The variant surface glycoprotein (VSG) is essential for the survival of Trypanosoma brucei in mammalian hosts. There are ~5.5 × 106 VSG homodimers per cell and the cell surface monolayer that the VSG forms is considered to provide general protection from innate immune mechanisms [1, 2]. The coat nevertheless elicits a specific, trypanocidal immune response. This is countered by antigenic variation, in which trypanosomes switch to expression of a distinct VSG which, if antigenically novel, allows clonal proliferation of the switched cells, generating a new parasitaemia peak. Each trypanosome expresses only one VSG gene but has the potential to switch to any of probably hundreds of others [3, 4].
The VSG is a structural paradigm for α helical coiled coil proteins and for B cell epitope variation [5, 6]. This is because its hundreds or thousands of isoforms have limited similarity in peptide sequence and antigenicity, but strong conservation in higher level structure. In T. brucei, mature VSGs contain 400 – 500 amino acids, most having between 420 and 460 residues. Most of the protein is an N-terminal domain of ~350 residues, which is followed by a C-terminal domain, containing one or two smaller subdomains of 40–80 residues each [5, 7]. N-terminal domains usually have only ~20% identity between different VSGs, although some are more closely related. The most conserved primary structure feature is the cysteine pattern, of which there are three, resulting in the classification of this domain into types A, B and C . In contrast to the extensive sequence diversity, secondary structure potential is conserved, with a consequent overall similarity between the N-terminal domains of distinct VSGs. The backbone comprises two long, antiparallel α helices that form a coiled coil. It is not known exactly which elements of this domain contain the exposed epitopes that are the basis of antigenic variation, but it has been inferred that they are conformational rather than linear and are located in the loops exposed at the most extracellular end of the N-terminal domain, outwith the helices [8–10]. One important question that is yet to be definitively answered is why N-terminal domains vary over their entire sequence, rather than in just the region encoding the exposed protective epitopes.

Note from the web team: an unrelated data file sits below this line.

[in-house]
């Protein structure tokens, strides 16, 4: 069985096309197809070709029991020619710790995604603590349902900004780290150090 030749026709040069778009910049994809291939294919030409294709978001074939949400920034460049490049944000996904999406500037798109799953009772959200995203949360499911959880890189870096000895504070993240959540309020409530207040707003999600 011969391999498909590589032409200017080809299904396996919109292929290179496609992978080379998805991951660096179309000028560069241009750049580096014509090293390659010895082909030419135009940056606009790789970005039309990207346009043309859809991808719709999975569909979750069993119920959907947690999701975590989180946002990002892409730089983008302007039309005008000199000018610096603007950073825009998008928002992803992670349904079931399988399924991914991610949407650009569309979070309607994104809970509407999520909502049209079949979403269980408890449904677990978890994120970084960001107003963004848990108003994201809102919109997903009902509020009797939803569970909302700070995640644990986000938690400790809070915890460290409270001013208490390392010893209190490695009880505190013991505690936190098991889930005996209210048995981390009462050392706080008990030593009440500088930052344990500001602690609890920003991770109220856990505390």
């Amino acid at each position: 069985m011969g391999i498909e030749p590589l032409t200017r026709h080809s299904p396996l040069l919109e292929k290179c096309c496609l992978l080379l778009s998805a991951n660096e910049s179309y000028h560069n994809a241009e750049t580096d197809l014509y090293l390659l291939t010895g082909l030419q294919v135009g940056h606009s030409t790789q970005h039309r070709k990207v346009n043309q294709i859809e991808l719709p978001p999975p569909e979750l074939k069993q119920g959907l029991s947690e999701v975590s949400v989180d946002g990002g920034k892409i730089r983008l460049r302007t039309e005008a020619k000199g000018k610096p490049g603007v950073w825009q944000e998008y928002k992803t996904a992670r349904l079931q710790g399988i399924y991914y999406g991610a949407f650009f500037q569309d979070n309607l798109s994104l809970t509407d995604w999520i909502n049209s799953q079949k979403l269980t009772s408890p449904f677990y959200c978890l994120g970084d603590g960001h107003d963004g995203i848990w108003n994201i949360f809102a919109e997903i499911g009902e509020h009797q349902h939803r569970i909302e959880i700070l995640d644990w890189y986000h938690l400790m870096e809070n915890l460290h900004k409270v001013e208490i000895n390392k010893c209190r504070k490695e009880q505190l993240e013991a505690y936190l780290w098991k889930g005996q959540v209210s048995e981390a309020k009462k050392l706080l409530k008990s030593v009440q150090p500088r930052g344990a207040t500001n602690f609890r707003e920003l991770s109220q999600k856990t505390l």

The C-terminal domain is hidden from antibodies (NJ & MC, unpublished), presumably due to its membrane-proximal location, so is thought not to contribute to antigenic variation. It has ~40% identity between different VSGs. The genome project has revealed that, rather than the four C-terminal domain types (1 – 4) previously recognized, based on their cysteine patterns, there are six types. Types 2, 4 and 5 are single domains, each containing four cysteine residues, whereas types 1, 3 and 6 contain eight cysteines and appear to be composed of two subdomains, each containing four cysteines. Individual VSGs can have any combination of N- and C-terminal domains (A1, A2, A3, A4, B1, B2 etc.), and, as judged from the VSGs analysed so far, there appears to be no restriction on combinations. At its C-terminal end, this domain contains a signal sequence for the addition of a glycosylphosphatidylinositol- (GPI-) anchor . Although sequence features specifying GPI signal sequences have been identified , their full diversity across VSGs is not known, and study of as many as possible potential signal sequences could enable deeper understanding.
Despite about 1000 VSG sequences being currently available, mainly through genome and cDNA sequencing, it is not facile to retrieve a complete set from general databases. We have therefore created a database allowing retrieval of criterion-based subsets. This should facilitate a more detailed analysis of VSG structure and more general questions about protein structure including:
what are the sequence requirements for coiled coil structures?
can epitope diversity be correlated with diversity in primary and higher-order structure?